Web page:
Tuesday, March 13, 2007

Thoughts on House of Lords Reform

I missed all the news about the House of Lords reform last week as I was on holiday. However I have found it very interesting catching up on all the news in the papers and on the Internet.

I remember reform of the House of Lords being an essay topic when I did A-Level politics. My view then (1994) was that "if it ain't broke, don't fix it." The mixture of hereditary peers and life peers seemed to work. It provided an effective check on over powerful Governments. It wasn't dominated by the whips and it contained significant expertise. It was an effective revising chamber.

I think given the choices available MPs were probably right to opt for a wholly elected House of Lords. Essentially there were really only 3 choices: 1) a 100% elected chamber 2) a 100% appointed chamber 3) scrap it entirely.

Anything in between really just creates more confusion.

Given all the problems with cash for peerages and the appointment of cronies I think going for an appointed chamber would really be a bad move.

Scrapping it also seems very wrong given the check the House of Lords provides on a powerful Government. There has been significant erosion of parliamentary sovereignty in favour of the Executive over the last ten years. A strongish second chamber seems more relevant than ever.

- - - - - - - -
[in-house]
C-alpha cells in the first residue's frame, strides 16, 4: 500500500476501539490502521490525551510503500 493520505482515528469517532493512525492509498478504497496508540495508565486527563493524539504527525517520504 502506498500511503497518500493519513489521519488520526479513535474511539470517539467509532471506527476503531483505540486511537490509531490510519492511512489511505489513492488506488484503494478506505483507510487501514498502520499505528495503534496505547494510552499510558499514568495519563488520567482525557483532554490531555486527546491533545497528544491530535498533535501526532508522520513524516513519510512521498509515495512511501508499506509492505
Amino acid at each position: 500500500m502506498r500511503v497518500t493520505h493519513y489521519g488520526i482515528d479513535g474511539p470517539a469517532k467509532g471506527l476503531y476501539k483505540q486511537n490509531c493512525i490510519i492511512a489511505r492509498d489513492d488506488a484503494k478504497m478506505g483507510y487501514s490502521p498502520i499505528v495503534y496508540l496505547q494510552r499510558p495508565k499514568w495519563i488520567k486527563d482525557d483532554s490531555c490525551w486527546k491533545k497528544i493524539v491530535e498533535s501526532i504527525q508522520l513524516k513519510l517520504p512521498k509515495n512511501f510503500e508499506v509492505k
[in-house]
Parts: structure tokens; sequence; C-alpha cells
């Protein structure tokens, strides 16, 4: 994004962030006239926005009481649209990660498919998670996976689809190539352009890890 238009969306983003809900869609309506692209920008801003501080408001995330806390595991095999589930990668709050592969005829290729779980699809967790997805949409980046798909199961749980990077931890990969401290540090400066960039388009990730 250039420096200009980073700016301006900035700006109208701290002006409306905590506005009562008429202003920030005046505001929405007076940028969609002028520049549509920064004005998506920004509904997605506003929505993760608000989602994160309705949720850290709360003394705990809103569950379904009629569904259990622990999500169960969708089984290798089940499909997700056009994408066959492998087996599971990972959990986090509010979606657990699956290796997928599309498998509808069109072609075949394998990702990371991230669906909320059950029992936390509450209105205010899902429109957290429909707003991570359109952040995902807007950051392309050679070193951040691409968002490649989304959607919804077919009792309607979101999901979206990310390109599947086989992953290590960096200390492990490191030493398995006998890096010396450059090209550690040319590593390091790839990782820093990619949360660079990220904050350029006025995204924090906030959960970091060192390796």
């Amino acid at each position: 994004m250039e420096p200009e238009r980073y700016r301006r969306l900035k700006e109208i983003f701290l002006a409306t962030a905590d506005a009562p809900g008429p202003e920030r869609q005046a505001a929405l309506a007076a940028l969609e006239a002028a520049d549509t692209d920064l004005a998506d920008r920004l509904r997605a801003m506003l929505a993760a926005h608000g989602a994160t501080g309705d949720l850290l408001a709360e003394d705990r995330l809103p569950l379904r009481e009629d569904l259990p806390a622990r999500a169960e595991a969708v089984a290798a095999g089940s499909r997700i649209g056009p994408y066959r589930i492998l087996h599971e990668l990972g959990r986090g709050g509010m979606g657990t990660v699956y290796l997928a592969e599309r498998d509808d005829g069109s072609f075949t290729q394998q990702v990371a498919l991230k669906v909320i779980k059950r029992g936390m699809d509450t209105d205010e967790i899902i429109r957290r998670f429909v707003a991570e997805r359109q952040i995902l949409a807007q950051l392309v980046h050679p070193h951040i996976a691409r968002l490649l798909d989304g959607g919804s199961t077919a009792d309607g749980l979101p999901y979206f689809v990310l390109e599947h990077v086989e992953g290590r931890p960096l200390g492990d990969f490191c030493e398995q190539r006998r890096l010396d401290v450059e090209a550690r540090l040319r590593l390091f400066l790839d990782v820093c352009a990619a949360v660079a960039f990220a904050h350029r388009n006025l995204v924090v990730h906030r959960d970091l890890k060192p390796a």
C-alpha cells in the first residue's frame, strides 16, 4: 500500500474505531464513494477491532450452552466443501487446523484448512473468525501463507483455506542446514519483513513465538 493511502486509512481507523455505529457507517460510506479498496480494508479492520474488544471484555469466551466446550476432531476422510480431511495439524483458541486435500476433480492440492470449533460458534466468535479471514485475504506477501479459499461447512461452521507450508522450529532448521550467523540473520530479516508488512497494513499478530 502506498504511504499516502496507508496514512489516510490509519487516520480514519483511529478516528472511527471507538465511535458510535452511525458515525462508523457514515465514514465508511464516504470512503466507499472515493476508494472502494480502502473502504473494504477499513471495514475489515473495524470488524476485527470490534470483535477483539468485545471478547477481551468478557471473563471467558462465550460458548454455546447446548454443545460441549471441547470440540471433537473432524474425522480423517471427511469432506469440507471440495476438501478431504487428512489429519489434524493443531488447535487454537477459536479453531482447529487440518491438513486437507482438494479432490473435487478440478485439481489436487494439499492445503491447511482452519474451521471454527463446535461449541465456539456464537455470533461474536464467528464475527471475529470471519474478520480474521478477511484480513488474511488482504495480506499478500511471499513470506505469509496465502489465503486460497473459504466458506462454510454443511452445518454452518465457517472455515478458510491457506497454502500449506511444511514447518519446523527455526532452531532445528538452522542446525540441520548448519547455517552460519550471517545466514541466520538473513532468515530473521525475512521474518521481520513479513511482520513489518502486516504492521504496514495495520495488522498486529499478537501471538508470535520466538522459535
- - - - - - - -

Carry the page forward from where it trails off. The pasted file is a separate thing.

So that leaves an elected chamber.

An elected chamber brings its own problems though. It means yet more politician and more expense to the over taxed tax payer. It creates a danger that the Lords will attempt to expand its power given is greater legitimacy and this might create parliamentary deadlock (although less legislation may not be a bad thing!). A list system hands a great deal of power to political parties. It will mean the parties chose those most likely to get elected and it means that the whips would tend to dominate.

Dan Hannan made an interesting suggestion on the Direct Democracy website (I think before the actual vote took place). His suggestion was that County Councillors and Unitary Authority Councillors are seconded for periods at a time to serve in the second chamber. Initially this seems like an odd suggestion. Although the more you think about it the more merits it might have. It introduces indirect democracy. It avoids the need for yet more politicians. It introduces a geographical link as each Councillor represents an area of the country. It would mean more independent minded people. Councillors aren't usually career politicians. The whips would be less powerful. It would enhance the prominence of local government and might encourage better people into local politics. You could have the Councillor for each authority selected by lot rather than appointed. It would given smaller parties and independents a voice.

This system would by its nature create a second house of junior importance to the Commons.

Worth a thought.

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